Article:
Injunctive relief denied in NEWPORT cigarette counterfeiting case
In Lorillard Tobacco Co v Engida, the US Court of Appeals for the Tenth Circuit has affirmed an order denying the injunctive relief sought by major tobacco manufacturer Lorillard Tobacco Company (Lorillard) in a counterfeiting case. Lorillard, the maker of NEWPORT cigarettes, filed a complaint against I and G Liquors (IGL), a small liquor store located in Denver, Colorado, alleging trademark infringement and counterfeiting. The district court granted Lorillard's request for a temporary restraining order and issued an order allowing federal marshals to raid the IGL premises based on evidence that a Lorillard employee had purchased two packs of counterfeit NEWPORT cigarettes from IGL. The raid, however, uncovered no counterfeit cigarettes and the district court lifted the temporary restraining order. In doing so, the court held that Lorillard had failed to demonstrate that there was a sufficient risk of irreparable harm to Lorillard to justify a continuing injunction.
Not deterred by the unfavourable ruling, Lorillard appealed the district court's decision and filed a petition for rehearing before the Tenth Circuit, however, the Tenth Circuit affirmed the district court's decision noting that the "decision to deny preliminary injunctive relief was not arbitrary, capricious, whimsical, or manifestly unreasonable".
To be entitled to an injunction, a plaintiff must establish four factors:
- It will suffer irreparable harm if the injunction is not granted;
- Its threatened injury outweighs the harm caused to the opposing party as a result of the injunction;
- The injunction is not adverse to the public interest; and
- It has a substantial likelihood of success on the merits of the case.
The Tenth Circuit found that the record did "not necessarily establish that Lorillard would suffer certain and great harm in the absence of an injunction". Nor did the court accept Lorillard's argument that a prima facie case of trademark infringement establishes irreparable harm per se. The Tenth Circuit cited eBay Inc v MercExchange LLC, explaining that "the Supreme Court disapproved of the use of categorical rules in connection with injunctive relief in intellectual property actions", but did not apply the eBay decision to the facts of the case. Instead, the court held that even if it assumed that prima facie evidence of trademark infringement was per se evidence of irreparable harm, Lorillard had not established the second factor of the preliminary injunction test, namely that the balance of harm favoured Lorillard more than IGL.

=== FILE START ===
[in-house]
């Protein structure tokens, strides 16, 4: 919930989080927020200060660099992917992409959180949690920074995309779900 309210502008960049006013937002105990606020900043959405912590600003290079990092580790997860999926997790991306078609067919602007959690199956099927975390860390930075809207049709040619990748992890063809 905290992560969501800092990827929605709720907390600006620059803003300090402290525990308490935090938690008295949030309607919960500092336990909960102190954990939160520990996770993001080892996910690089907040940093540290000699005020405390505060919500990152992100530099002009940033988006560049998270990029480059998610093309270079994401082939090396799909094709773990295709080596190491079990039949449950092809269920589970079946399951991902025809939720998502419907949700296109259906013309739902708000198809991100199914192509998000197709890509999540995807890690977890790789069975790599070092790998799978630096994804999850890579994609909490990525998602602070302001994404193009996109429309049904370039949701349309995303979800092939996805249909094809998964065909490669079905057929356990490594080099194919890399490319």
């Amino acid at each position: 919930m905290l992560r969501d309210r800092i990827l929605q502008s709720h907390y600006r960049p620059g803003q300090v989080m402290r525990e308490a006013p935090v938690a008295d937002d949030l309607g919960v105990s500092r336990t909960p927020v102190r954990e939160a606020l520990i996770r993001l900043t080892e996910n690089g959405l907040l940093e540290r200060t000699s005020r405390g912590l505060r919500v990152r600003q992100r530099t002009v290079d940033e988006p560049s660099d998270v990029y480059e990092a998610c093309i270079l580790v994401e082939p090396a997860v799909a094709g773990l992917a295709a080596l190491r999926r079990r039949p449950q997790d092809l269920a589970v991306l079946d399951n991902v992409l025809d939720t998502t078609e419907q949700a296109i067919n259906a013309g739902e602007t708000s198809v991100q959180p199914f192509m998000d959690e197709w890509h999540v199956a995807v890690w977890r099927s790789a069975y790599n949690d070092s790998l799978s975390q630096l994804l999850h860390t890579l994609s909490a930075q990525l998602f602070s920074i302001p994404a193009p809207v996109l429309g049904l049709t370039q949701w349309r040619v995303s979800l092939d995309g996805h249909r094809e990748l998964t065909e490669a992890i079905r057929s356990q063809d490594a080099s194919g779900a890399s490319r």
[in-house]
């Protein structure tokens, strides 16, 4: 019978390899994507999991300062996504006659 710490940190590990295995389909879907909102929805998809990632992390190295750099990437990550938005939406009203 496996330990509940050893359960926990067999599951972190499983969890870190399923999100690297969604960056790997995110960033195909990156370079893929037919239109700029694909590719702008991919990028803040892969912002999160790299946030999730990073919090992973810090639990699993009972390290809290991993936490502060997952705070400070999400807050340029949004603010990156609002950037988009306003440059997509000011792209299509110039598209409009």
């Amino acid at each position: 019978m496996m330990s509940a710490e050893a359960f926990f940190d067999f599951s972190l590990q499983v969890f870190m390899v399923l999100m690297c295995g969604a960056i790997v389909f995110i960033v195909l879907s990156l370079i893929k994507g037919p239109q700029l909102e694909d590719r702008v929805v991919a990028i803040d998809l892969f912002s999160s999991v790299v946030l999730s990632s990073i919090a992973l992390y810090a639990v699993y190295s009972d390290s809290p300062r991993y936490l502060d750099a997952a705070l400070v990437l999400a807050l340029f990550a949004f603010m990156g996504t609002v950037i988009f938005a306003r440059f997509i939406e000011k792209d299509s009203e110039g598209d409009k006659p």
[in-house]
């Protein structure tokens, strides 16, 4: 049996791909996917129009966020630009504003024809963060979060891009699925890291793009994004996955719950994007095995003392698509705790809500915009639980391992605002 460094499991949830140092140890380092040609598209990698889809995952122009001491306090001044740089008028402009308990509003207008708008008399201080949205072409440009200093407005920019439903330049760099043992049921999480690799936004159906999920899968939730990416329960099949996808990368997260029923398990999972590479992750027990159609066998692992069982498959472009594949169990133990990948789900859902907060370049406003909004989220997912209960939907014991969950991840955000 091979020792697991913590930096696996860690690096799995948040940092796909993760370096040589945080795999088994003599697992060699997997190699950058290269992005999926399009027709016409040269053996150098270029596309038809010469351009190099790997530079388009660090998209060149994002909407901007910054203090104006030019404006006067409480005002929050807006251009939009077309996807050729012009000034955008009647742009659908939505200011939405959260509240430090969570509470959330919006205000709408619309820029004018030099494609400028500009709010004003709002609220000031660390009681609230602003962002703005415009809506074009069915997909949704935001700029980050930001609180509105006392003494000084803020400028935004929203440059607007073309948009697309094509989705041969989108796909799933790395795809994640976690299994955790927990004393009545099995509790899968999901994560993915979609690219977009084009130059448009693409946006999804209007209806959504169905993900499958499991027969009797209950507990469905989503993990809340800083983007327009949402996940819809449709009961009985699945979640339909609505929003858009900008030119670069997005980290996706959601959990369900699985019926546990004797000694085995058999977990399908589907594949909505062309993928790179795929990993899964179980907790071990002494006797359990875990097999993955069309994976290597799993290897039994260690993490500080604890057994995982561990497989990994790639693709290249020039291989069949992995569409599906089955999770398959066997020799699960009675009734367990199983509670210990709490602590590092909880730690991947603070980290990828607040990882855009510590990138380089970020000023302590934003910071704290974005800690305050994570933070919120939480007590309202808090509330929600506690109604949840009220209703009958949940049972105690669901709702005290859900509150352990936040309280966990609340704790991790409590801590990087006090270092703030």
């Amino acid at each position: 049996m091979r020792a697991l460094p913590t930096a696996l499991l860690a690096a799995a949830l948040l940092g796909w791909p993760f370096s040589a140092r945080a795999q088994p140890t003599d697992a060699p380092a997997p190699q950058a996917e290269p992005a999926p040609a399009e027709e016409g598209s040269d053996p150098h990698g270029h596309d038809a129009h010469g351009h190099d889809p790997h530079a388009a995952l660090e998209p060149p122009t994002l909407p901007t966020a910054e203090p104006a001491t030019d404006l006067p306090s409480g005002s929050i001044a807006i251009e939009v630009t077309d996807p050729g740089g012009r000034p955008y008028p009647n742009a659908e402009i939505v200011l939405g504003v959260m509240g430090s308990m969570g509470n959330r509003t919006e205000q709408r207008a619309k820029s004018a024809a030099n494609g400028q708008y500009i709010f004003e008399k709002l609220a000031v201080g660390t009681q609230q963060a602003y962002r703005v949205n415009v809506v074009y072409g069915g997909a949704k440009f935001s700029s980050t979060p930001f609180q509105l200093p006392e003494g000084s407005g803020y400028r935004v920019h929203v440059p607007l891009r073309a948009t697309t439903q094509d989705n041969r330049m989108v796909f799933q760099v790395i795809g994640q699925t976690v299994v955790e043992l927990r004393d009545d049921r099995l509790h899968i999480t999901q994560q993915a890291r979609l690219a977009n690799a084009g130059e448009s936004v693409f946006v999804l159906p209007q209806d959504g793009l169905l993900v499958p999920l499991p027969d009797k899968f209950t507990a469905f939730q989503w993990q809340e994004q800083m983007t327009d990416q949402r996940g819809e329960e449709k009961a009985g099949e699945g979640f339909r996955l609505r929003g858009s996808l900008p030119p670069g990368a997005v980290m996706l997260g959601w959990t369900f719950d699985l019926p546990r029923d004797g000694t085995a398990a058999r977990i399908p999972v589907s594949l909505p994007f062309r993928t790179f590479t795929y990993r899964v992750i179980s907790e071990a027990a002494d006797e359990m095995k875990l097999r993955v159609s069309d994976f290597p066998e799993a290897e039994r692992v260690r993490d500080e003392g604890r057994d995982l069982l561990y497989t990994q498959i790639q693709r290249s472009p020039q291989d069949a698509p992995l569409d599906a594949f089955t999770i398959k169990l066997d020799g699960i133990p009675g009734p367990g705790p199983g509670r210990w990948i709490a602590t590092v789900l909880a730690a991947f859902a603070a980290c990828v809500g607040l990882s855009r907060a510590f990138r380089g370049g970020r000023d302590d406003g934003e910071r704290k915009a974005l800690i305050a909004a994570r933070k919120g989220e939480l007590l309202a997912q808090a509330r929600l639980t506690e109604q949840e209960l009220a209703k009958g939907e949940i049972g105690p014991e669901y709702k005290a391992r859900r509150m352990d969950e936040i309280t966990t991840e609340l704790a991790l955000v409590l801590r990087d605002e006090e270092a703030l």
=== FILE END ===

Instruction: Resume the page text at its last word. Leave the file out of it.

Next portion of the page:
The absence of any additional counterfeit NEWPORT cigarettes found in the raid on the IGL premises undermined the likelihood of future injury to Lorillard. The Tenth Circuit also noted that the lower court did not err in taking into account the small size of the defendant's business. The fact that the counterfeit packages were so similar to genuine NEWPORT packages made it likely IGL would have to stop selling any NEWPORT cigarettes while the suit was pending to avoid accidentally violating the injunction. As a result, the risk that the preliminary injunction would have an adverse effect on the liquor store's sales of genuine NEWPORT cigarettes was viewed as greater than the risk to Lorillard that the defendant would sell counterfeit cigarettes in the absence of an injunction. As a result, the Tenth Circuit affirmed the district court's decision to deny Lorillard's request for injunctive relief.
Halle B Markus, Arent Fox LLP, Washington DC
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